One last point of interest. As you reshape the peg’s curve notice that you can cause the spacing between the ladder rungs to change. That’s right, the closer they get the slower the motion and the farther apart they get the faster the motion. Try different combinations of peg spacing and you will begin to understand velocity as it pertains to pegs. -JK

I forgot to answer this one yesterday, sorry. Here are some simple tips on backgrounds.

You can change the order of elements to determine how they are layered for playback and rendering.

In the Exposure Sheet, elements to the left are layered on top of elements to the right.

In the Timeline, top layers are layered on top of the lower layers.

Also, TBS has a special TYPE designation that you can use for elements. You will find it on the properties panel on the drawing tab. Your options are normal, foreground and background.

Normal: follows the layout (composition) order of the Timeline or the front/back position in the Offset field.

Foreground: forces the element to appear in front, despite changes to the layering order or dynamic changes to elements in the Sceneplanning Views.

If you have more than one element set as Foreground, the composition of these elements will be based on their layering order in the Timeline.

Background: forces the element to appear in the back, despite changes to the layering order or dynamic changes to elements in Sceneplanning Views.

If you have more than one element set as Background, the composition of these elements will be based on their layering order in the Timeline.

In general the layering order in the Timeline is based on a top to bottom of the list approach where the top of the list is closer and the bottom of the list is farther away. -JK

You are my hero! Thank you so much. I have so read through the manual now, and I did get a little ball to move along a peg line, which I was able to deform… I still don’t understand exactly what all the deformations do… or just how I caused them.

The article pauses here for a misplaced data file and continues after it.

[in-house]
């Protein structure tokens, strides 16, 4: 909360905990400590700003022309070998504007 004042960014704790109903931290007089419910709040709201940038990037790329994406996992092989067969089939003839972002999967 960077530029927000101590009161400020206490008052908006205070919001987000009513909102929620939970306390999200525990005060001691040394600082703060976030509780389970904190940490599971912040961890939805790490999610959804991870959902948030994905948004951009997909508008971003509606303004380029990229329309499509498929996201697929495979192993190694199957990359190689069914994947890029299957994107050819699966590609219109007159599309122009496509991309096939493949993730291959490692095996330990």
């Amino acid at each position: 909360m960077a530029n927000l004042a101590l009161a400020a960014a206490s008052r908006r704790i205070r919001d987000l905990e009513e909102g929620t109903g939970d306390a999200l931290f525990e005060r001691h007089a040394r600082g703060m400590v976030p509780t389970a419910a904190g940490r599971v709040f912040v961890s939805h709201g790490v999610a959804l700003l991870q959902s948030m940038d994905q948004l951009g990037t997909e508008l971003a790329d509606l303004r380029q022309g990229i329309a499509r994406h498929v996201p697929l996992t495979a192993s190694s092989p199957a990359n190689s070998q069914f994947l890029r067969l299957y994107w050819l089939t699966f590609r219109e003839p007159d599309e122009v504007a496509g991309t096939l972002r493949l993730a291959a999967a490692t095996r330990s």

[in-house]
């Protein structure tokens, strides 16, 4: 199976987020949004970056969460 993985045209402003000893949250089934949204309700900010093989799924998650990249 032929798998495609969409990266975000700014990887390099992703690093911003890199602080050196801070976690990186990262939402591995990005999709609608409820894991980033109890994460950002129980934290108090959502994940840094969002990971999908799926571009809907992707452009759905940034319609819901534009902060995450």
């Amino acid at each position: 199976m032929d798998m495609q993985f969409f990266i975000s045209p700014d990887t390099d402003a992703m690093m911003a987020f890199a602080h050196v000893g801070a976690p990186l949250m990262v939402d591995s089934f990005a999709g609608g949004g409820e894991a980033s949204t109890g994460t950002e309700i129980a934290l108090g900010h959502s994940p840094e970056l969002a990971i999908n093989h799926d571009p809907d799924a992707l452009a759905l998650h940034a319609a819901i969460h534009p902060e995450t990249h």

But this morning I learned that while only one element plays on Drawing view… on camera view both elements show! That’s soooo cool! I might even be able to actually get this software! Thank you very much.

Will it be okay if I ask you other questions as I go along?


Absolutely, I’m just one of many vollenteers here at these forums and we also have two of the nicest guys from Toon Boom Technologies (Ugo and Mathieu) that are always great at responding to posts.

Yes, that is a fun discovery. It often takes awhile for new users to grasp the difference between the views. I like to explain them this way:

Think of drawing view as your drawing board where you draw your characters and props and such. It has a light underneath a glass surface so you can see though levels of drawings (onionskinning and autolight table features).

Then sceneplanning (camera view, top view and side view) are for staging and compositing your productions. You can place your characters and props and let them interact in sceneplanning in 3D space.

Thanks for the kind words and welcome. -JK